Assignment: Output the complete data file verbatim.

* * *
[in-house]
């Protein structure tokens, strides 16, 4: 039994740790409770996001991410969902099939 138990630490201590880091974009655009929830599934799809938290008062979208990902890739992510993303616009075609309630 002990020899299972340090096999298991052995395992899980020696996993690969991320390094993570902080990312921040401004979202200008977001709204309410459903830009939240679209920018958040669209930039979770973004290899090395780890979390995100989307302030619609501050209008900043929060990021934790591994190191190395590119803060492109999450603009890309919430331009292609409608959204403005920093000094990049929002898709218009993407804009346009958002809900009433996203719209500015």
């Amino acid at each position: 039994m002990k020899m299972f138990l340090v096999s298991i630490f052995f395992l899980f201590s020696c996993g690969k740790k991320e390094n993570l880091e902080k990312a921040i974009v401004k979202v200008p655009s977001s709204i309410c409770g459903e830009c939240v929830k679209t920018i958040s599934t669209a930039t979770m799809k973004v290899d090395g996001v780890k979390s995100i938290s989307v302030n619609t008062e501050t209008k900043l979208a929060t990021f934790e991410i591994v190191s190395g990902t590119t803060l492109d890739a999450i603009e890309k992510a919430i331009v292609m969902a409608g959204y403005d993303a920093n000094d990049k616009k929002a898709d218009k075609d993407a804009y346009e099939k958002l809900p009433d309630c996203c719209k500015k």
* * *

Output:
[in-house]
């Protein structure tokens, strides 16, 4: 039994740790409770996001991410969902099939 138990630490201590880091974009655009929830599934799809938290008062979208990902890739992510993303616009075609309630 002990020899299972340090096999298991052995395992899980020696996993690969991320390094993570902080990312921040401004979202200008977001709204309410459903830009939240679209920018958040669209930039979770973004290899090395780890979390995100989307302030619609501050209008900043929060990021934790591994190191190395590119803060492109999450603009890309919430331009292609409608959204403005920093000094990049929002898709218009993407804009346009958002809900009433996203719209500015």
């Amino acid at each position: 039994m002990k020899m299972f138990l340090v096999s298991i630490f052995f395992l899980f201590s020696c996993g690969k740790k991320e390094n993570l880091e902080k990312a921040i974009v401004k979202v200008p655009s977001s709204i309410c409770g459903e830009c939240v929830k679209t920018i958040s599934t669209a930039t979770m799809k973004v290899d090395g996001v780890k979390s995100i938290s989307v302030n619609t008062e501050t209008k900043l979208a929060t990021f934790e991410i591994v190191s190395g990902t590119t803060l492109d890739a999450i603009e890309k992510a919430i331009v292609m969902a409608g959204y403005d993303a920093n000094d990049k616009k929002a898709d218009k075609d993407a804009y346009e099939k958002l809900p009433d309630c996203c719209k500015k």